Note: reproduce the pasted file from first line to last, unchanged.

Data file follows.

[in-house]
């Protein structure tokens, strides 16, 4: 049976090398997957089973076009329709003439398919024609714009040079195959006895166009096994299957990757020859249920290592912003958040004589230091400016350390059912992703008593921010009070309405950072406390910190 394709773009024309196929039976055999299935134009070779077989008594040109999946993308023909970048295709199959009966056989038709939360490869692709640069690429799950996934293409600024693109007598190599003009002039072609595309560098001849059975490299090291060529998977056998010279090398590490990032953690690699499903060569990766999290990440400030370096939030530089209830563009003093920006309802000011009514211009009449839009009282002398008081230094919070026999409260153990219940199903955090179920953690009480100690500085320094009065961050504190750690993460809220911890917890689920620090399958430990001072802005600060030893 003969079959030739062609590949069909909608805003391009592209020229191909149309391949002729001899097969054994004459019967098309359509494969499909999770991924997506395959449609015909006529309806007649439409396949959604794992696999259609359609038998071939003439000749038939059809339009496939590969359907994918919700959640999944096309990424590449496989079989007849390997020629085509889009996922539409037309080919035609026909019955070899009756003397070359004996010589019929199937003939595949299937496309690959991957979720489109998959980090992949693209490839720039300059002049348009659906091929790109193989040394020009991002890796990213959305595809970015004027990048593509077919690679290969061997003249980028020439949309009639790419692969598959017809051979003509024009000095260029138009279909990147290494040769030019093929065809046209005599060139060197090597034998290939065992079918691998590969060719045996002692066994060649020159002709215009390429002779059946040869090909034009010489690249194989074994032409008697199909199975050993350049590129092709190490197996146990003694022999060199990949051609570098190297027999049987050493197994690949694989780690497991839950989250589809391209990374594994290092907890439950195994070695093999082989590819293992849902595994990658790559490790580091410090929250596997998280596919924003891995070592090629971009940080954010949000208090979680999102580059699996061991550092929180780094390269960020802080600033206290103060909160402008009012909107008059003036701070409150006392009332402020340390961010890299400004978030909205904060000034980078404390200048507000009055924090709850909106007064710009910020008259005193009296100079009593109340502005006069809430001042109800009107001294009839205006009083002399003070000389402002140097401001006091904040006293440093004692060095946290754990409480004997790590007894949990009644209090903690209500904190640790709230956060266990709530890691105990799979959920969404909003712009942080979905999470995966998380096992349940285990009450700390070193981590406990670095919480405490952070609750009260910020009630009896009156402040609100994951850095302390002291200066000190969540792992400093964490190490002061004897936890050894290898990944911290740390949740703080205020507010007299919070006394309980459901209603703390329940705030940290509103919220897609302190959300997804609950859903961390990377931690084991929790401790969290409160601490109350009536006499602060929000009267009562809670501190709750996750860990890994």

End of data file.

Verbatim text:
[in-house]
């Protein structure tokens, strides 16, 4: 049976090398997957089973076009329709003439398919024609714009040079195959006895166009096994299957990757020859249920290592912003958040004589230091400016350390059912992703008593921010009070309405950072406390910190 394709773009024309196929039976055999299935134009070779077989008594040109999946993308023909970048295709199959009966056989038709939360490869692709640069690429799950996934293409600024693109007598190599003009002039072609595309560098001849059975490299090291060529998977056998010279090398590490990032953690690699499903060569990766999290990440400030370096939030530089209830563009003093920006309802000011009514211009009449839009009282002398008081230094919070026999409260153990219940199903955090179920953690009480100690500085320094009065961050504190750690993460809220911890917890689920620090399958430990001072802005600060030893 003969079959030739062609590949069909909608805003391009592209020229191909149309391949002729001899097969054994004459019967098309359509494969499909999770991924997506395959449609015909006529309806007649439409396949959604794992696999259609359609038998071939003439000749038939059809339009496939590969359907994918919700959640999944096309990424590449496989079989007849390997020629085509889009996922539409037309080919035609026909019955070899009756003397070359004996010589019929199937003939595949299937496309690959991957979720489109998959980090992949693209490839720039300059002049348009659906091929790109193989040394020009991002890796990213959305595809970015004027990048593509077919690679290969061997003249980028020439949309009639790419692969598959017809051979003509024009000095260029138009279909990147290494040769030019093929065809046209005599060139060197090597034998290939065992079918691998590969060719045996002692066994060649020159002709215009390429002779059946040869090909034009010489690249194989074994032409008697199909199975050993350049590129092709190490197996146990003694022999060199990949051609570098190297027999049987050493197994690949694989780690497991839950989250589809391209990374594994290092907890439950195994070695093999082989590819293992849902595994990658790559490790580091410090929250596997998280596919924003891995070592090629971009940080954010949000208090979680999102580059699996061991550092929180780094390269960020802080600033206290103060909160402008009012909107008059003036701070409150006392009332402020340390961010890299400004978030909205904060000034980078404390200048507000009055924090709850909106007064710009910020008259005193009296100079009593109340502005006069809430001042109800009107001294009839205006009083002399003070000389402002140097401001006091904040006293440093004692060095946290754990409480004997790590007894949990009644209090903690209500904190640790709230956060266990709530890691105990799979959920969404909003712009942080979905999470995966998380096992349940285990009450700390070193981590406990670095919480405490952070609750009260910020009630009896009156402040609100994951850095302390002291200066000190969540792992400093964490190490002061004897936890050894290898990944911290740390949740703080205020507010007299919070006394309980459901209603703390329940705030940290509103919220897609302190959300997804609950859903961390990377931690084991929790401790969290409160601490109350009536006499602060929000009267009562809670501190709750996750860990890994």